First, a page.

The United States budget deficit narrowed in the past year as the economy recovered from the COVID-19 pandemic, totaling $2.77 trillion for 2021 – an improvement from the all-time high of $3.13 trillion reached in 2020 – but still the second highest on record, the government reported Friday.
The Biden administration said Friday that the 2021 deficit, for the budget year that ended Sept. 30 was $360 billion lower than 2020 as a recovering economy boosted revenues, helping to offset government spending from pandemic relief efforts.
Before the deficit ballooned during two years of a global pandemic, the highest the deficit had been was a shortfall of $1.4 trillion in 2009 as the U.S. spent heavily to lift the country out of a severe recession following the 2008 financial crisis.
For 2021, the joint report from the Treasury and the Office of Management and Budget said that government spending increased 4.1% to $6.82 trillion. This was offset by an increase of 18.3% in government revenues, a gain that reflected an improving economy as millions of people who had lost jobs at the start of the pandemic went back to work and corporate profits were rejuvenated after a horrendous 2020.
"Under President Biden's leadership, the U.S. economy is getting back on track and Americans are getting back to work," the administration's budget report said.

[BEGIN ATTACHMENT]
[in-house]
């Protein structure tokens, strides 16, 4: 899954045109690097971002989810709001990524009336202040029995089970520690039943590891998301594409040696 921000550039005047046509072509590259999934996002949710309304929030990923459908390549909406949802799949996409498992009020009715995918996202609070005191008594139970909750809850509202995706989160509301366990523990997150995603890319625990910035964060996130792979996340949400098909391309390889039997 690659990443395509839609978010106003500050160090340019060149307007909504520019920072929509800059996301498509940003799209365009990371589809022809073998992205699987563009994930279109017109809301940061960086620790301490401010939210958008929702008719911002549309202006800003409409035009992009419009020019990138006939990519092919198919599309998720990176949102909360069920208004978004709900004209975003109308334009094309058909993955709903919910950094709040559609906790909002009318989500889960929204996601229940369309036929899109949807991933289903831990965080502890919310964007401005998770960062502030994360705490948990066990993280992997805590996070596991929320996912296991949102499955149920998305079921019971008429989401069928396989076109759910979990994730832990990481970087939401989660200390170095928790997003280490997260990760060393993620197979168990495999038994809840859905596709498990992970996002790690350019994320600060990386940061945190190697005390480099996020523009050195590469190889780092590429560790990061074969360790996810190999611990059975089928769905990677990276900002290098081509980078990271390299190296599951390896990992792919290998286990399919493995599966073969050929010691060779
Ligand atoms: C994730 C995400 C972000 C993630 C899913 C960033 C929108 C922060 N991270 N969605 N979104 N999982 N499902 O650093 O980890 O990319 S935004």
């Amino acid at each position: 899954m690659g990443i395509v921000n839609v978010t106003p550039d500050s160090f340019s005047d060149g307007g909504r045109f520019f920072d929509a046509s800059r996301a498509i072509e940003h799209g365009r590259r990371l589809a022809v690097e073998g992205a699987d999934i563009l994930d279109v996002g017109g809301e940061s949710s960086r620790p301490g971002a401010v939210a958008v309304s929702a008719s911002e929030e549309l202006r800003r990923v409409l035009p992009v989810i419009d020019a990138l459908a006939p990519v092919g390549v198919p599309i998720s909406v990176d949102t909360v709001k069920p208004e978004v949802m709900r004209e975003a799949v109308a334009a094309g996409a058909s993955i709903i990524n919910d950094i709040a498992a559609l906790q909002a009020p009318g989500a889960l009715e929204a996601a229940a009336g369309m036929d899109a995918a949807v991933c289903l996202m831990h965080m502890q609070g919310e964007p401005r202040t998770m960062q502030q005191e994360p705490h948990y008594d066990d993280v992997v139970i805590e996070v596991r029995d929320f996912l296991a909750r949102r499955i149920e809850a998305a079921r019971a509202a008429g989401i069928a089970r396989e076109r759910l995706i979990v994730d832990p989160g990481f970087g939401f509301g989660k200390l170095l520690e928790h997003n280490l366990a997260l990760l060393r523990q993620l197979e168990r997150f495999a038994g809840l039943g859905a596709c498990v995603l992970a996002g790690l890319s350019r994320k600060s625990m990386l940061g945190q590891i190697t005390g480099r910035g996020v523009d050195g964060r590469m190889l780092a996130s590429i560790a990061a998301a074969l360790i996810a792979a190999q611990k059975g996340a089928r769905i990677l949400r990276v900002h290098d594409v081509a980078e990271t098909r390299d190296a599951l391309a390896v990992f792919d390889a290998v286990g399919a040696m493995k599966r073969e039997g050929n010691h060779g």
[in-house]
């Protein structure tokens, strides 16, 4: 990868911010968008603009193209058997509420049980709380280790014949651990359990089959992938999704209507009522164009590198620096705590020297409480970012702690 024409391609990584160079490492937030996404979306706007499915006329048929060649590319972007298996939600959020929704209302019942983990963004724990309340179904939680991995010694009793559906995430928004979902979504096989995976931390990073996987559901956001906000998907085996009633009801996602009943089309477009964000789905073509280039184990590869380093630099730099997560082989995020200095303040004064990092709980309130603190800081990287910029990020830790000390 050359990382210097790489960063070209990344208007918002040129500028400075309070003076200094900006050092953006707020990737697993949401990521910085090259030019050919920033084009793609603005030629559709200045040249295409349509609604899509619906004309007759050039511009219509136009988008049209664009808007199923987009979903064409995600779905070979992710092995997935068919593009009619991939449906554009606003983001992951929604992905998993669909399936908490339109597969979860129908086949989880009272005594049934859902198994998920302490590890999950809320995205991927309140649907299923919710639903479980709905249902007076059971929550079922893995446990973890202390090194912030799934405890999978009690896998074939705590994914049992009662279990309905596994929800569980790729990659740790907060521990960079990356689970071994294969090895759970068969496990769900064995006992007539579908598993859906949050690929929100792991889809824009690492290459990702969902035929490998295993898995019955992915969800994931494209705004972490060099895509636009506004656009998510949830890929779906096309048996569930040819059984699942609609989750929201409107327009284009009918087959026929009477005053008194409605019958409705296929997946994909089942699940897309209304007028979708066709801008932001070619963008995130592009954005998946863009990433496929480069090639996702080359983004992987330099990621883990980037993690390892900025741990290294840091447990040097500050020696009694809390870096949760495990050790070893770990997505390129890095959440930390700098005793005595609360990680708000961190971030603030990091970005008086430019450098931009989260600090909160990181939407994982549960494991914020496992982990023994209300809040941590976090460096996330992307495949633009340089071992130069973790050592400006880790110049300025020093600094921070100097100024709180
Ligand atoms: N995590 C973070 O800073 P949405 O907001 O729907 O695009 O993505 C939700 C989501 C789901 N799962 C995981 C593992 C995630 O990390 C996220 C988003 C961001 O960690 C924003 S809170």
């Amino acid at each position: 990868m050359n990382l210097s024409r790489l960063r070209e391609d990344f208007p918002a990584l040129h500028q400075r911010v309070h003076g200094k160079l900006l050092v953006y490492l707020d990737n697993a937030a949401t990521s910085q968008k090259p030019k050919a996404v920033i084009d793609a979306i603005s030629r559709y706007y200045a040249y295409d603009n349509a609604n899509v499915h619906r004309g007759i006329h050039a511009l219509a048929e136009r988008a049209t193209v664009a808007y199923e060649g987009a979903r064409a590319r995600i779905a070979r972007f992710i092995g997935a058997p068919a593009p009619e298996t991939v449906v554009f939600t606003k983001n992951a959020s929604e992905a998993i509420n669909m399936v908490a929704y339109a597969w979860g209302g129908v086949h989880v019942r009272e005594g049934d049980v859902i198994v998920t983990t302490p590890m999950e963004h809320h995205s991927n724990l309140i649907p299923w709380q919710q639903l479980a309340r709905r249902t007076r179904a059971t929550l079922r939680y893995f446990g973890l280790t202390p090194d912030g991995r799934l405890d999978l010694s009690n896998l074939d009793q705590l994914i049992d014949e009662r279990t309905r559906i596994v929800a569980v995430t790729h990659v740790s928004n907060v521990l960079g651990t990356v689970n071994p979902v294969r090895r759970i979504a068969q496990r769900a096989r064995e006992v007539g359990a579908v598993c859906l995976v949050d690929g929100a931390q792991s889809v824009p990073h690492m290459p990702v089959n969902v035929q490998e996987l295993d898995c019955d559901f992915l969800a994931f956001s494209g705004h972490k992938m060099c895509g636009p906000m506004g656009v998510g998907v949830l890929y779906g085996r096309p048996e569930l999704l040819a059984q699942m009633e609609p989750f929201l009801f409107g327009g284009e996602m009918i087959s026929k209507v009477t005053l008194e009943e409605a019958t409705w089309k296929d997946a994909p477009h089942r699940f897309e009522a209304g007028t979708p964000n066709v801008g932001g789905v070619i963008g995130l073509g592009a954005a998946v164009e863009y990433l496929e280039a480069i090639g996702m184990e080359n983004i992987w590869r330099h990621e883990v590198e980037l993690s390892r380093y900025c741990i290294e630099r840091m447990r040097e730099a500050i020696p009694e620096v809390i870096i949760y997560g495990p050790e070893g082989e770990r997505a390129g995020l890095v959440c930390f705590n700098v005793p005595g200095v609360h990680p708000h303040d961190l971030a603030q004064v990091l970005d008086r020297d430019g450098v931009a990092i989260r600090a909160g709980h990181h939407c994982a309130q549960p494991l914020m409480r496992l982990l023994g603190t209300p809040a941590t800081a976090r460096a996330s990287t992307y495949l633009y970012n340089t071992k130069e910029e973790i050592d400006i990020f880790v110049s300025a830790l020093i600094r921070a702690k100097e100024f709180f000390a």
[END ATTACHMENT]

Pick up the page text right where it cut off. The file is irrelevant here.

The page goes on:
The nonpartisan Congressional Budget Office expects the deficit will fall to $1.15 trillion in the current budget year, which began Oct. 1, and will dip below $1 trillion for three years from 2023 through 2025 before rising again above $1 trillion for each year through 2031.
That forecast does not include the spending that will occur if Biden is able to get two pending measures through Congress, a $1 trillion proposal for traditional infrastructure projects such as roads and bridges, and his plan to bolster the social safety net and combat climate change.
The safety net measure has a price tag of $3.5 trillion, but it is expected to be scaled back to meet the objections of moderate Democrats such as Sen. Joe Manchin of West Virginia.
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